Over 30,000 US Veterans of Post-9/11 Wars Have Killed Themselves Since 2001

Over 30,000 US Veterans of Post-9/11 Wars Have Killed Themselves Since 2001 ...
commondreams.org 26/06/2021 Military

Keywords:#2020, #Afghanistan, #American, #Brown_University, #Commondreams.org, #Health, #Iraq, #NBC, #News, #September, #September_11, #Terror, #US, #United_States, #University, #WHO, #War_on_Terror, #World_Health_Organization


By Julia Conley
Common Dreams 21 June 2021
New research released Monday shows the post-9/11 wars launched by the U.S. military since 2001 have resulted in over 30,000 suicides by active duty American solders and veterans—over four times the number killed in combat operations.
According to Brown University’s Costs of War Project—established in 2010 to account for the loss of lives and taxpayer dollars spent on U.S. wars in Iraq and Afghanistan—an estimated 30,177 veterans and service members have killed themselves over the last nearly two decades, compared with 7,057 members of the military who have been killed in combat.
The findings were compiled from interviews, government data, and secondary literature.
The report (pdf) “reveals an increasingly severe crisis,” the authors wrote, with the veteran suicide rate per 100,000 people in the U.S. outpacing that of the public.
“The V.A. 2020 National Veteran Suicide Prevention Annual Report reveals the suicide rate of veterans overall and adjusted for age and sex is 1.5 times that of the general population,” the report reads. “This rate is likely a conservative one because, unlike earlier reports, the V.A. only counts veterans who were federally activated, leaving out Reservists and National Guardsmen who were not federally activated.”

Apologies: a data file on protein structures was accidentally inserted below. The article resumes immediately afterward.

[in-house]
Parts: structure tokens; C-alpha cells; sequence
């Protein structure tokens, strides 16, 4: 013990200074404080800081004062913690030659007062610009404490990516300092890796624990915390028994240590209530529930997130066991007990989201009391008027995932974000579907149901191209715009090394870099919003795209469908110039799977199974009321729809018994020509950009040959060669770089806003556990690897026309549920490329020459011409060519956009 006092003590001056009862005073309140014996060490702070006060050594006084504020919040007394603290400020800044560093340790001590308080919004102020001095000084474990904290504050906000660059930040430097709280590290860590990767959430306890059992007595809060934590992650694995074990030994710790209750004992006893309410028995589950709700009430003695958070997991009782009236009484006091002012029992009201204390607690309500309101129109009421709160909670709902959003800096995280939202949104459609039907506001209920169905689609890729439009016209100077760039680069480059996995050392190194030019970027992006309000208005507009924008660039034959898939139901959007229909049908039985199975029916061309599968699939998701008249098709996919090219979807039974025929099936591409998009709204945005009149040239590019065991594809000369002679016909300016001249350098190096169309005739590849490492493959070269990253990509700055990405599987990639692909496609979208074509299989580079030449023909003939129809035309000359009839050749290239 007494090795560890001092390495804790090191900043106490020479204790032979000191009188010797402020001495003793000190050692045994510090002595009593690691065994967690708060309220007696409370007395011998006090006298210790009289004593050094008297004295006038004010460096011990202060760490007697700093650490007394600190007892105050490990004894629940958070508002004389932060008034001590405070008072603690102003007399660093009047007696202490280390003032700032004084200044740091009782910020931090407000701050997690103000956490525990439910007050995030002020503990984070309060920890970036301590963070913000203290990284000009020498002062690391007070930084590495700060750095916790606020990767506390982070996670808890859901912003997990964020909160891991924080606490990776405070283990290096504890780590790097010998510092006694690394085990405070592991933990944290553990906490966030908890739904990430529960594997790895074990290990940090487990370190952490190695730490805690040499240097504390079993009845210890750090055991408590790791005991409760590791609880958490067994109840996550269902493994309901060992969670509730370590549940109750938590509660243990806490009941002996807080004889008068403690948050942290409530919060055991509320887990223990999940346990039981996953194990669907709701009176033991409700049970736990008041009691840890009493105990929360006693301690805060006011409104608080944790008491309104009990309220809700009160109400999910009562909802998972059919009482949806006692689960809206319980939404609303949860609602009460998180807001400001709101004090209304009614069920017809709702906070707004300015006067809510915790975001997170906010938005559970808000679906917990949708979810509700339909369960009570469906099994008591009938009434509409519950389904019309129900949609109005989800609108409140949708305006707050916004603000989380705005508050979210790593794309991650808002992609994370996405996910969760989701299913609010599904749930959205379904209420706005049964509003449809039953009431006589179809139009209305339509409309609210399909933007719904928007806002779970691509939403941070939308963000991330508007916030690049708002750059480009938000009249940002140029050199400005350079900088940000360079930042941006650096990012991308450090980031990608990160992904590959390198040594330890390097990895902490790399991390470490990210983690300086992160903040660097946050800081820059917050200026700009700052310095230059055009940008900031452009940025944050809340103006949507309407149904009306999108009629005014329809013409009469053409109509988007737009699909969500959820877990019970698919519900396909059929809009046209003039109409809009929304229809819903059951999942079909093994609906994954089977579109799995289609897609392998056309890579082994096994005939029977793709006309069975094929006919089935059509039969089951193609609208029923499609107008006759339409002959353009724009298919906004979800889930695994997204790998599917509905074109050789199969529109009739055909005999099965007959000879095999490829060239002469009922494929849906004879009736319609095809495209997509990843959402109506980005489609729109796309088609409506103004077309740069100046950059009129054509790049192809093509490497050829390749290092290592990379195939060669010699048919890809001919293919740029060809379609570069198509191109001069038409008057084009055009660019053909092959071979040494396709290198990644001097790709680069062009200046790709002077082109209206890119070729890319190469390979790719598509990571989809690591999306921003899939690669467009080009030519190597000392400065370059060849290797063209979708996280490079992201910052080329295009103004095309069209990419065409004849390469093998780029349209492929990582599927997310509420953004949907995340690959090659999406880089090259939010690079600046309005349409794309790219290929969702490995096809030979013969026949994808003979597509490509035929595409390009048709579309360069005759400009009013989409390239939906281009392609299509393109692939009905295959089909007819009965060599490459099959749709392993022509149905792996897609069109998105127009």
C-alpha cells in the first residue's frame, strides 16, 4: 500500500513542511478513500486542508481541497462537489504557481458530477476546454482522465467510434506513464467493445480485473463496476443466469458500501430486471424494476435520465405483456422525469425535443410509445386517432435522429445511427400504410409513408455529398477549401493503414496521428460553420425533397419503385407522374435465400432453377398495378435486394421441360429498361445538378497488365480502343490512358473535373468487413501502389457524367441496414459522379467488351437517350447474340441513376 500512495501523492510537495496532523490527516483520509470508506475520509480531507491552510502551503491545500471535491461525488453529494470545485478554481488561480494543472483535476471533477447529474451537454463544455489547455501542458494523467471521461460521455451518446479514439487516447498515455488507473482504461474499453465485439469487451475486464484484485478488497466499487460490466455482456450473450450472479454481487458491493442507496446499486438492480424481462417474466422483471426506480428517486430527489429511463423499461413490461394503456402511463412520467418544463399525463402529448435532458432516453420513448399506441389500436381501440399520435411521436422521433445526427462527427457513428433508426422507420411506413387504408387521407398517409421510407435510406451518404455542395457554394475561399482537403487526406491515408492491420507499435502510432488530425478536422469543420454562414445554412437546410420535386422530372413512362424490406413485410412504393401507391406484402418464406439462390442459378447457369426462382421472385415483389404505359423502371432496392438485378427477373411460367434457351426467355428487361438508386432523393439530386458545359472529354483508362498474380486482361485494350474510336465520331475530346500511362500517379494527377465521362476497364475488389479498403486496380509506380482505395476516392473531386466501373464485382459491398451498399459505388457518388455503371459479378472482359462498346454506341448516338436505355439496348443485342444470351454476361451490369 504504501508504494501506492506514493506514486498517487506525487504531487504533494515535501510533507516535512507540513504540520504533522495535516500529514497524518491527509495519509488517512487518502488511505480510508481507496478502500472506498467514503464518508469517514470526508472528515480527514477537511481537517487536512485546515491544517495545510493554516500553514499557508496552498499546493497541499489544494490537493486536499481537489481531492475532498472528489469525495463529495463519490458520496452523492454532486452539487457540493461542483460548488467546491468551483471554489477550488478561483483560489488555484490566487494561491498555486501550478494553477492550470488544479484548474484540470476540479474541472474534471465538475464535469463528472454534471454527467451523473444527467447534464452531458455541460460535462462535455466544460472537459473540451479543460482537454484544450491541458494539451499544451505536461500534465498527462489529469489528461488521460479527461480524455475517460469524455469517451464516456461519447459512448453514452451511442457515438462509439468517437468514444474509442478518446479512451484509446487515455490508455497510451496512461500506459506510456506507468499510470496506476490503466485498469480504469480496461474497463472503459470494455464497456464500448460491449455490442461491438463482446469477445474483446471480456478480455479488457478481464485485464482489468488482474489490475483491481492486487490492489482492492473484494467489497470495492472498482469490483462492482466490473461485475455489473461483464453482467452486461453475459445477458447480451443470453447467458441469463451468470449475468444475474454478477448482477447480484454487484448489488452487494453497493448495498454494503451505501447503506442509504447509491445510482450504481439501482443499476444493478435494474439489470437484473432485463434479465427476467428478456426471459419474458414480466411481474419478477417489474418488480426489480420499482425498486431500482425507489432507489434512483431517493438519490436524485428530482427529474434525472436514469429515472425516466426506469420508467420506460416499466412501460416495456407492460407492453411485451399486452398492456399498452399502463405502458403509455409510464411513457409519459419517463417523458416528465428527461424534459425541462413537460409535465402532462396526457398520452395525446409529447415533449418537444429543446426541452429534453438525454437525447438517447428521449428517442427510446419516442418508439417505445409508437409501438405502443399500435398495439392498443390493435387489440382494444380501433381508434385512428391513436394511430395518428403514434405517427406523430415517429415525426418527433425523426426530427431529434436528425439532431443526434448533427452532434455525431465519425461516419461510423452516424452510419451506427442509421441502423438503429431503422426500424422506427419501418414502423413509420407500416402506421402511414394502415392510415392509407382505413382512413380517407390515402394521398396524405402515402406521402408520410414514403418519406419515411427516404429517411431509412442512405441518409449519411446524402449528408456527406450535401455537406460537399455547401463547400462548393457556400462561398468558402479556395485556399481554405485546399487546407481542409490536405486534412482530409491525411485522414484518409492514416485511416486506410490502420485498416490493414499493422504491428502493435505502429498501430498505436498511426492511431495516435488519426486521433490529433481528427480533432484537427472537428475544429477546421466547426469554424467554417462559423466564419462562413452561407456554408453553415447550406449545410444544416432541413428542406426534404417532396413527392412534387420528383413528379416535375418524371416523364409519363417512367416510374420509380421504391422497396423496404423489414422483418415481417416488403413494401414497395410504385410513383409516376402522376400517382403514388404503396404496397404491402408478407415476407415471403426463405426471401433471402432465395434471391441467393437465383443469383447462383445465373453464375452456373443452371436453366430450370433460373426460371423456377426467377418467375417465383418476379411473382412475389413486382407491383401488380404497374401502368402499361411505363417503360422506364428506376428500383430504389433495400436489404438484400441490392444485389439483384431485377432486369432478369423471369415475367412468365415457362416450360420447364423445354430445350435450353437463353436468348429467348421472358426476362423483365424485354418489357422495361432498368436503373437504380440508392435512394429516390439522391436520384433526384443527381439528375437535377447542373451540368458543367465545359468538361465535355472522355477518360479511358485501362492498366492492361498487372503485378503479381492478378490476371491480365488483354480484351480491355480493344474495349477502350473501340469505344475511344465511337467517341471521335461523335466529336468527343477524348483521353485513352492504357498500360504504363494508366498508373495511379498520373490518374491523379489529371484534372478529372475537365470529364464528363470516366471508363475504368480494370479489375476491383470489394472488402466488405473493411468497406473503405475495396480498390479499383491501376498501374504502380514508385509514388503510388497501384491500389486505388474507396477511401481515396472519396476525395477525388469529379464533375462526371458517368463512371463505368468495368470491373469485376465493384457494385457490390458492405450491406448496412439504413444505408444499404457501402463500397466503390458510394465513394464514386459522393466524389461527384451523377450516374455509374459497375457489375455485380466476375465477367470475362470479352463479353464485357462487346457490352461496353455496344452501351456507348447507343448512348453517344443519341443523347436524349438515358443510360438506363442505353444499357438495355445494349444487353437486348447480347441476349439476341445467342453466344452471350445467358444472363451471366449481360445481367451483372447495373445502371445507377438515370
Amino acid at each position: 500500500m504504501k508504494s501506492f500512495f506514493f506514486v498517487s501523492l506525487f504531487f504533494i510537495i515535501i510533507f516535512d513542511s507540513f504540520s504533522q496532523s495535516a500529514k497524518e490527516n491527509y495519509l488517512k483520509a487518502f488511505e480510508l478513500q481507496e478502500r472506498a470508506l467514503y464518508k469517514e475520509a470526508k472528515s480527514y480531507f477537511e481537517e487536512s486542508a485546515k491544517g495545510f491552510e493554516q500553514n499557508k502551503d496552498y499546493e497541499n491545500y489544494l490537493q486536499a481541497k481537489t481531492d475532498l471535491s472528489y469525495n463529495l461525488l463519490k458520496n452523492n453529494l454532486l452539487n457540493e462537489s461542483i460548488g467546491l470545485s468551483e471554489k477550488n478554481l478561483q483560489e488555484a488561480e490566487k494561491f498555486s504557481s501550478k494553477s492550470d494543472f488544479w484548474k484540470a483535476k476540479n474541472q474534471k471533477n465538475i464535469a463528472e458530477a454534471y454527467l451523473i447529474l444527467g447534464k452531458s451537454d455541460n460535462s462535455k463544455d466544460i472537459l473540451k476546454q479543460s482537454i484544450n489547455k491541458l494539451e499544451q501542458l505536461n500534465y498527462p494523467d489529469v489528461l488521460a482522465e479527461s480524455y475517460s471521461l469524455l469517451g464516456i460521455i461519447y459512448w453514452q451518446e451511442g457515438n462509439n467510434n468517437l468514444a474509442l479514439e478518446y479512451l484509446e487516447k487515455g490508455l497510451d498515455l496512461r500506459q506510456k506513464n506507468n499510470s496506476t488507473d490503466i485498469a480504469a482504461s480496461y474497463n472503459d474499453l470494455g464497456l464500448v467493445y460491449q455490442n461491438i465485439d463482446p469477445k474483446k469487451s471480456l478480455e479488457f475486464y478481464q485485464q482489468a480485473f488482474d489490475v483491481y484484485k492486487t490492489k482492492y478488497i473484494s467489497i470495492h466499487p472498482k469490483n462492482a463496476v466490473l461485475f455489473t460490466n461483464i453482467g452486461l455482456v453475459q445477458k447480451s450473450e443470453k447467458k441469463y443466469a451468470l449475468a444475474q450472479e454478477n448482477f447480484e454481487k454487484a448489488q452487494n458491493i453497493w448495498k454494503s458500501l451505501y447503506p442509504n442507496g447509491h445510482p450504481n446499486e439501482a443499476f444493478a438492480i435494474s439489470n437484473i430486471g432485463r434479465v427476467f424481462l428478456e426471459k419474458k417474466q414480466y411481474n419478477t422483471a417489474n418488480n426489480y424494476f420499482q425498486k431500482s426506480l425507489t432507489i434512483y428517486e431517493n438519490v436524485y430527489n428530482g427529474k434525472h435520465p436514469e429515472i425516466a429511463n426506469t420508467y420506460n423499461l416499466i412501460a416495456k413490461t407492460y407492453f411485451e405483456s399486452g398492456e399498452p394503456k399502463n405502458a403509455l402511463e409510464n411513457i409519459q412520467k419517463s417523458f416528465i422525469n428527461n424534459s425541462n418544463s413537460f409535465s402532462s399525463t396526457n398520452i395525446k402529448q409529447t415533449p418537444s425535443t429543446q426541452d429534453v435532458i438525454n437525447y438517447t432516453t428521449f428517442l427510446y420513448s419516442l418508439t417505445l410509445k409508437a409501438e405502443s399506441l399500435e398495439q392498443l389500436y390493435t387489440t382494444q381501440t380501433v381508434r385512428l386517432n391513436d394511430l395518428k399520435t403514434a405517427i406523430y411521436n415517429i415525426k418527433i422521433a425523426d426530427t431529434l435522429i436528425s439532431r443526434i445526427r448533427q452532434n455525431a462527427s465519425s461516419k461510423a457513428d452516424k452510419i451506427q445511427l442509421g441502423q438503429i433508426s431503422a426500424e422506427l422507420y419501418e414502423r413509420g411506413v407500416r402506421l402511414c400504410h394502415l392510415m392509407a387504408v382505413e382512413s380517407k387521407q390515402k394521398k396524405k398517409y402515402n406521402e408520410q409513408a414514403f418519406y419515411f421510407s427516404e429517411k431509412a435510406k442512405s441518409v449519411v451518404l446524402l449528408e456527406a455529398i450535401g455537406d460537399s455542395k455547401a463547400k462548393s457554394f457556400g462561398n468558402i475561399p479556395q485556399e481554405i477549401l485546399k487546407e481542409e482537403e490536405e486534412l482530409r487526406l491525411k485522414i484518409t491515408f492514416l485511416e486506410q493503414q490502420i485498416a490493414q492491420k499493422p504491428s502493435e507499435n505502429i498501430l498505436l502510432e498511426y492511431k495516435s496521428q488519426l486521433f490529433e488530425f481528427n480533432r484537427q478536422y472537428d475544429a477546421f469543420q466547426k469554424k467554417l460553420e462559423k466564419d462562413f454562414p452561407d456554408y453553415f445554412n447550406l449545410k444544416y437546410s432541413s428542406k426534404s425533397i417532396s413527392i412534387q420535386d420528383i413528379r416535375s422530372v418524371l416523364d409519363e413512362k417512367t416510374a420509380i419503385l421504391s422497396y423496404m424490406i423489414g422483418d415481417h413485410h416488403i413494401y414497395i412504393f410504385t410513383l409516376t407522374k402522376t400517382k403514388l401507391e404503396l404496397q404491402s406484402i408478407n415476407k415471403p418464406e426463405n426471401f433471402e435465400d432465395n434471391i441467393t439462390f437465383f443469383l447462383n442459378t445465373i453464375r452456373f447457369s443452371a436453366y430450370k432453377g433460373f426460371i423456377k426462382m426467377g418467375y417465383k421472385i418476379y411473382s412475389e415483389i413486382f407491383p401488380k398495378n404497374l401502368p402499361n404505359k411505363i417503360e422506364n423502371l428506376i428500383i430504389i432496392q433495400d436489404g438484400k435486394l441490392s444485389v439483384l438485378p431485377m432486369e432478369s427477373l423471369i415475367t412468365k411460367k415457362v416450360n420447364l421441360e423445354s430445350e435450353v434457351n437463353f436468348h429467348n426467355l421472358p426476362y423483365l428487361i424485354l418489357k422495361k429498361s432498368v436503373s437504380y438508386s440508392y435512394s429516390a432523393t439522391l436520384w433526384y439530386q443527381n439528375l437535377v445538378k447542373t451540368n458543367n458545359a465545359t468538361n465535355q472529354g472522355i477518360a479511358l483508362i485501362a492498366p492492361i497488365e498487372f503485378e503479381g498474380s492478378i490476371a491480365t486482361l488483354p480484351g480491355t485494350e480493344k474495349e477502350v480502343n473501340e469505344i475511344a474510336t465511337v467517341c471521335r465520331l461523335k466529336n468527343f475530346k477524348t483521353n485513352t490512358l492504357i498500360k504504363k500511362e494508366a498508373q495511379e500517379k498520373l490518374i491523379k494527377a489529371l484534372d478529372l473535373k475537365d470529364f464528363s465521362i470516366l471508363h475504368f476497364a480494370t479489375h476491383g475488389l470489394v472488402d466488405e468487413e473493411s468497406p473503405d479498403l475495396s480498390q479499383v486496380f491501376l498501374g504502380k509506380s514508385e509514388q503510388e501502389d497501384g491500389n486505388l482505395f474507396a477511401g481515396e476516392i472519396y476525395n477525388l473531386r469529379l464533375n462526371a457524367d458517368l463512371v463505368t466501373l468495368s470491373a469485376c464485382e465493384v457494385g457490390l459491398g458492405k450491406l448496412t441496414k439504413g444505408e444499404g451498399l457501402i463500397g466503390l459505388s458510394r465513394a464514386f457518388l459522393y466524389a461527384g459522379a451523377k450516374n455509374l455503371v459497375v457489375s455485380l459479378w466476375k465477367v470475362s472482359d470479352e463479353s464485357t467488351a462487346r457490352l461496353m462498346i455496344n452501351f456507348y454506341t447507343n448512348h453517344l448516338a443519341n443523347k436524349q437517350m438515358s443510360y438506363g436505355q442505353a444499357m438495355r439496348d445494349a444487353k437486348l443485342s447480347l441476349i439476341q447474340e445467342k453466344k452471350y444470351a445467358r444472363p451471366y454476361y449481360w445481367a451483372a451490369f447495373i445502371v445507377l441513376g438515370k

From 2011 to 2020 an estimated 1,193 National Guard members and 1,607 Reservists have died by suicide; data is not available for the first decade after 9/11.
Among active duty service members, 5,116 have died by suicide in the past two decades.
Among service members who have fought in the U.S. post-9/11 wars, four times as many have died of suicide than in combat. A new study from @CostsOfWar documents the mental health crisis resulting from endless wars. Read more at https://t.co/B6WZVBYCJR pic.twitter.com/liJ8l62Kue
— The Costs of War Project (@CostsOfWar) June 21, 2021
The suicide rate among active duty service members has historically been lower than that of the general U.S. population, the report noted, revealing “a significant shift.”
The study points to a number of factors that may have contributed to the rise in suicides, including an increase in the use of improvised explosive devices and their association with traumatic brain injuries, exposure to trauma, military culture and training, the wide availability of guns, and stressors associated with returning to civilian life.
Multiple deployments was also highlighted as a factor unique to service members post-September 11, 2001.
“Modern medical advances have also allowed service members to survive physical traumas and return to the frontlines for multiple deployments, even though the combination of multiple traumatic exposures, chronic pain, and lasting physical wounds is linked to suicidal behaviors,” reads the report. “The sheer length of the war has kept service members in the fight longer, providing more opportunities for traumatic exposure. The U.S. government’s inability to address the suicide crisis is a significant cost of the U.S. post-9/11 wars, and the result is a mental health crisis among our veterans and service members with significant long-term consequences.”
Thomas “Ben” Suitt III, who authored the report, said many service members don’t get the treatment they need—sometimes as a result of trying to hide their struggles—and the paper details how this makes them more vulnerable to suicidal behavior.
“There was a sense that an active service member would rather lie on a screening to be able to stay in the military,” Suitt told NBC News. “If they have a traumatic brain injury but no other physical injuries, they downplay the injuries to stay in their career.”
The report comes days after the World Health Organization (WHO) released a study showing that one in 100 deaths around the world is the result of suicide, and that in the Americas region, including the U.S., the rate rose by 17% between 2000 and 2009.